Surgical Options for Nystagmus
Currently, there are two main surgical procedures for nystagmus. The first surgical procedure is used to change the null position to avoid unusual head tilts. If a child must tilt his or her head in an extreme manor to reach the null position, where the nystagmus slows, eye muscle surgery can shift the position of the eye and eliminate much of the head tilt.
The second surgical procedure, a rectus four muscle tenotomy, has potential to improve visual acuity, by slowing the nystagmus. The rapid movement of nystagmus allows only brief fleeting periods, when the image is stable on the retina. If we can slow the movement of the eye, by reducing the nystagmus we can increase the time the image is stable on the retina, and thus, improve the quality of the vision.
This procedure was conceived by Louis Frank Dell Osso, Ph.D., an electrical engineer and one of the world’s top authorities on nystagmus. He heads the Daroff-Dell’Osso Ocular Motility Laboratory, Louis Stokes Cleveland Department of Veterans Affairs Medical Center. He is also an individual with nystagmus.
Dell’Osso theorized that cutting the tendon attachments of the eye muscle to the globe of the eyes and immediately reattaching them in the same position would also cut feedback nerves that tend to increase the speed of the nystagmus. In 1998, his theory was proven correct in an experimental surgery on a dog.
Dell'Osso worked then with Richard Hertle MD, pediatric ophthalmologist then at the University of Pittsburgh. in the development of this procedure. Dr. Burnstine soon joined their research efforts. In 1999, Dr. Burnstine, pediatric ophthalmologist, at the Akron Children's Hospital performed the first horizontal tenotomy procedure on a human. Since then Dr. Burnstine has performed hundreds of these procedures.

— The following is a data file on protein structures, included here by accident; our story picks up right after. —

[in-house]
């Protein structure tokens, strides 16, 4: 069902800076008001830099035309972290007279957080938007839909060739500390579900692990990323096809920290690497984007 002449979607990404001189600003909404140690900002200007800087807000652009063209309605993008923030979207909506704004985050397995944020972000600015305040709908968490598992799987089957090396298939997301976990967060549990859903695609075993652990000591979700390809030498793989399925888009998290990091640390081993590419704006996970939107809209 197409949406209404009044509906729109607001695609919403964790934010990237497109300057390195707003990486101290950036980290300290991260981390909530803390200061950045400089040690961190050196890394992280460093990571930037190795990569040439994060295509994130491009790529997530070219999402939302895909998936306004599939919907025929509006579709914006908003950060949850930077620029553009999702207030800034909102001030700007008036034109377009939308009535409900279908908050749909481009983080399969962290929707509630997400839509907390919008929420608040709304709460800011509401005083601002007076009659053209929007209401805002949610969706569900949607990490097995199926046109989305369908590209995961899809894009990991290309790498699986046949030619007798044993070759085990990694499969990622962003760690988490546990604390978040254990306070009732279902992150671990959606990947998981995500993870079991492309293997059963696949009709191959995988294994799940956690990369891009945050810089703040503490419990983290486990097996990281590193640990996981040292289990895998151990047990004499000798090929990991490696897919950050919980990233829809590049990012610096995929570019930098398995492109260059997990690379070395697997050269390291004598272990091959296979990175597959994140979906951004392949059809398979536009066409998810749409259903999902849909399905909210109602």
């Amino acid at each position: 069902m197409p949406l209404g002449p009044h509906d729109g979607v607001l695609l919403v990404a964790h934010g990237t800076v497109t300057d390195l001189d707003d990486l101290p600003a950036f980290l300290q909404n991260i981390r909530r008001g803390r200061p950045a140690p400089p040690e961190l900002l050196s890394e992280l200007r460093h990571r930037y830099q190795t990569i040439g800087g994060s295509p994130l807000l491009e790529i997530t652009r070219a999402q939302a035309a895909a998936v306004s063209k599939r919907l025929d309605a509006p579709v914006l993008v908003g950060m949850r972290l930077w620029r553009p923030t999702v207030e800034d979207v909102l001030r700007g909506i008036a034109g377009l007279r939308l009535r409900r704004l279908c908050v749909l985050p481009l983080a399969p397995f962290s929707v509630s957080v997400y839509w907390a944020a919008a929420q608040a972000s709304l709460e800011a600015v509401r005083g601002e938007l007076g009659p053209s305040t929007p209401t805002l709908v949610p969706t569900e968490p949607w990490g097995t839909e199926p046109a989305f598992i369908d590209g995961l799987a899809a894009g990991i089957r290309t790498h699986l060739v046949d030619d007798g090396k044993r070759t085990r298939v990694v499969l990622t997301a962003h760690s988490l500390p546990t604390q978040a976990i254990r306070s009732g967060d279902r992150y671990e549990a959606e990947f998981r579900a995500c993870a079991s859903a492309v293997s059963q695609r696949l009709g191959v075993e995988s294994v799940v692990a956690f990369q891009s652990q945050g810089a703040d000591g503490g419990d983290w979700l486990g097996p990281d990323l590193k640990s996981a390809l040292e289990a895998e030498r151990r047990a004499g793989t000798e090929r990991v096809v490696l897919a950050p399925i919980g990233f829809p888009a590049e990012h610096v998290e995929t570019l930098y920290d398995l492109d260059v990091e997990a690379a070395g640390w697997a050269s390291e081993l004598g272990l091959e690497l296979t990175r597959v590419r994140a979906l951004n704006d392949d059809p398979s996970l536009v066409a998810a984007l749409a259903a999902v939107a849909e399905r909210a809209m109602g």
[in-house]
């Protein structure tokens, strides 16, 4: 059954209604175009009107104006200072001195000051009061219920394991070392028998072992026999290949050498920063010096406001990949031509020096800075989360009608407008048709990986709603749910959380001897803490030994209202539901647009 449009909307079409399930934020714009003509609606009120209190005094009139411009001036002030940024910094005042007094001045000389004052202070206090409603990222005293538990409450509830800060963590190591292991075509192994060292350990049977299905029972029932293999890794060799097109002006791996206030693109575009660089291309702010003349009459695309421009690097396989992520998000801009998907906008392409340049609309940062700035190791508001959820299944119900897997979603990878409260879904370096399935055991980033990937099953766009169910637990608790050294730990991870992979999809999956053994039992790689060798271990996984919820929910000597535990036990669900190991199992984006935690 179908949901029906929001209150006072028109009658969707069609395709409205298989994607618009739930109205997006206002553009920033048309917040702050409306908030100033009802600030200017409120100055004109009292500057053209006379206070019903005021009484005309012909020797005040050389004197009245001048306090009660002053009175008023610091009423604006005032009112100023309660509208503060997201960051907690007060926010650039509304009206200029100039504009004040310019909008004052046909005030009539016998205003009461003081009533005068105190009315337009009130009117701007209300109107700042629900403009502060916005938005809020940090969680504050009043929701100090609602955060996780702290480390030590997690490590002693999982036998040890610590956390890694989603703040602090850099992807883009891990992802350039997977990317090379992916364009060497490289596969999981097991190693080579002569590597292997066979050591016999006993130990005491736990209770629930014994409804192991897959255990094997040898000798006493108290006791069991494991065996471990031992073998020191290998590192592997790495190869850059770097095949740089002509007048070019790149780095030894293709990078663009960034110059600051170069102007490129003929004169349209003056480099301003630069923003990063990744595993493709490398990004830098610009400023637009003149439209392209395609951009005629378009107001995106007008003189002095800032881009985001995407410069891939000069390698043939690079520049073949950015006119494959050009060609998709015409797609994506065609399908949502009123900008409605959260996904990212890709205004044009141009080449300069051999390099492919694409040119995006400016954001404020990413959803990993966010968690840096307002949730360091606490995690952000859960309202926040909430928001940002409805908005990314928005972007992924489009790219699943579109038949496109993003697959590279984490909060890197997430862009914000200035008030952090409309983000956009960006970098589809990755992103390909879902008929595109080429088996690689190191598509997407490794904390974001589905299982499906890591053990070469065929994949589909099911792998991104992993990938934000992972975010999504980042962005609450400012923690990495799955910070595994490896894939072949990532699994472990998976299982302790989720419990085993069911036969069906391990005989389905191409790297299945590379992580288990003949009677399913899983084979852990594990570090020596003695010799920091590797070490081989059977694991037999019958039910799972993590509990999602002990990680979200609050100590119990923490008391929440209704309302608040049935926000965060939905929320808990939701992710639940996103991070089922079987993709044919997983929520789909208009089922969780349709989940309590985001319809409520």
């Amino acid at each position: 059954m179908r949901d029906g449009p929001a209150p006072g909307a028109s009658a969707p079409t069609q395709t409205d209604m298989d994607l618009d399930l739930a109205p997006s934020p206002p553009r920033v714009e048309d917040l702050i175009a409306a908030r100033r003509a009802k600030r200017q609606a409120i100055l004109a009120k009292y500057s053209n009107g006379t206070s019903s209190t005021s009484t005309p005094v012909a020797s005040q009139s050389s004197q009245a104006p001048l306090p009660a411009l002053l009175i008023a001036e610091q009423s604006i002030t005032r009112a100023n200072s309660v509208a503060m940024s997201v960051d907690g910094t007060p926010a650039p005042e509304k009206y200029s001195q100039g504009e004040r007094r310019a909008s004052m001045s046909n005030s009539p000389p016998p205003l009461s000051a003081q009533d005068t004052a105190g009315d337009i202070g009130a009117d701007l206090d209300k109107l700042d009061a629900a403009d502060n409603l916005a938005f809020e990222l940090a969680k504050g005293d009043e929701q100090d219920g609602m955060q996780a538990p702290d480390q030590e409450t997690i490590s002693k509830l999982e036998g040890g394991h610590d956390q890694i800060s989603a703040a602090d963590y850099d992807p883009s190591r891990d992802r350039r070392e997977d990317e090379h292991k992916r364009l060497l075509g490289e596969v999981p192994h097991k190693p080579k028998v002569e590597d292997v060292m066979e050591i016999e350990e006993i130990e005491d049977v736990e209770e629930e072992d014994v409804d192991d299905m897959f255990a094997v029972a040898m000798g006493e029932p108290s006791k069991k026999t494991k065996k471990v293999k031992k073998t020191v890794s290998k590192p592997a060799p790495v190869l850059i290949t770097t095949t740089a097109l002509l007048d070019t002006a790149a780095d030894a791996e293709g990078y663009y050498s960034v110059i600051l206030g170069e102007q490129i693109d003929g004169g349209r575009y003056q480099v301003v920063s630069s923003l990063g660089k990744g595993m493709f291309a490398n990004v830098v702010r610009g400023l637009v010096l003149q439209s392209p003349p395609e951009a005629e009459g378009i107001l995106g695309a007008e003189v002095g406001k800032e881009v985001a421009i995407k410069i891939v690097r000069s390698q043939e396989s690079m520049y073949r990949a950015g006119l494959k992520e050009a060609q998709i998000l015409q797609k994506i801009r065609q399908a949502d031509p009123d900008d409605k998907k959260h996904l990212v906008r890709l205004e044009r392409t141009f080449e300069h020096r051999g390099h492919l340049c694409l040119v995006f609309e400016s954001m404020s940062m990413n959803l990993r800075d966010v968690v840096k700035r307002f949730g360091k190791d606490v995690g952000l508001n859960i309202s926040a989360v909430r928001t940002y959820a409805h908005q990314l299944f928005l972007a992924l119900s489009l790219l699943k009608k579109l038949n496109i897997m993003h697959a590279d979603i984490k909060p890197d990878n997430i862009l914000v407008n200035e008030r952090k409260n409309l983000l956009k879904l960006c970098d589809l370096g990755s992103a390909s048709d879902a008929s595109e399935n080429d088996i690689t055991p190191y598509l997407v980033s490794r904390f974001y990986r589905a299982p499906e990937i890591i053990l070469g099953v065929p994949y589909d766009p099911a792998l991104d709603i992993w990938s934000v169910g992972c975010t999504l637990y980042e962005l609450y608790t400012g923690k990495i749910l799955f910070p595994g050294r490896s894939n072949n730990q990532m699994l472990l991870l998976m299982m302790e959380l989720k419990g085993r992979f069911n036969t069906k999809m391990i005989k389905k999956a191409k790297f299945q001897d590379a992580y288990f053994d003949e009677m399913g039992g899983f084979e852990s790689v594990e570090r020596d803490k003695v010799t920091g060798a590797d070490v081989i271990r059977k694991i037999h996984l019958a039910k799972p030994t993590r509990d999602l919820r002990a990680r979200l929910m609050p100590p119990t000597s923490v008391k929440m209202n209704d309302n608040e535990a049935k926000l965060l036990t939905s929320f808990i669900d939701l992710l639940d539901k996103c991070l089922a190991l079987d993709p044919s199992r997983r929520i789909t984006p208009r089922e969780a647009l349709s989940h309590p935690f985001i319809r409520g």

Dr. Burnstine reports on average about a 20% improvement in vision straight ahead and a 50% improvement in peripheral vision. This procedure has been now been successful in children and adults. Dr. Burnstine is one of a small but growing group of pediatric ophthalmologist performing this procedure. It is an outpatient procedure that takes less than an hour. Patients may be back to work or school in one to three days.
Dr. Burnstine may be reached at Akron Children’s Hospital, Akron, Ohio.
Contact Lenses and Nystagmus
Contact lens have long been prescribed in an attempt to provide feedback of the eye movement and thus slow nystagmus and thus improve vision. In some patients, we see significant benefits of the contact. In a recent study of infantile nystagmus using new waveform analysis and the eXpanded Nystagmus Acuity Function (NAFX), the authors found that contact do provide a feedback to slow the nystagmus and reported:
"Contact lenses allowed the subject to see “more” (he had a wider range of high-foveation-quality gaze angles) and “better” (he had improved foveation at each gaze angle)."
Infantile nystagmus syndrome: Broadening the high-foveation-quality field with contact lenses. Giovanni Taibbi, Zhong I Wang, Louis F Dell’Osso Clinical Ophthalmology October 2008 Volume 2008:2(3) Pages 585 - 589 Giovanni Taibbi, Zhong I Wang, Louis F Dell’Osso
We routinely fit patients with achromatopsia with filtered contact lenses. The magnitude of benefit from the filter for achromats is far more important than the feedback of the contact lenses. Hopefully patients experience both benefits.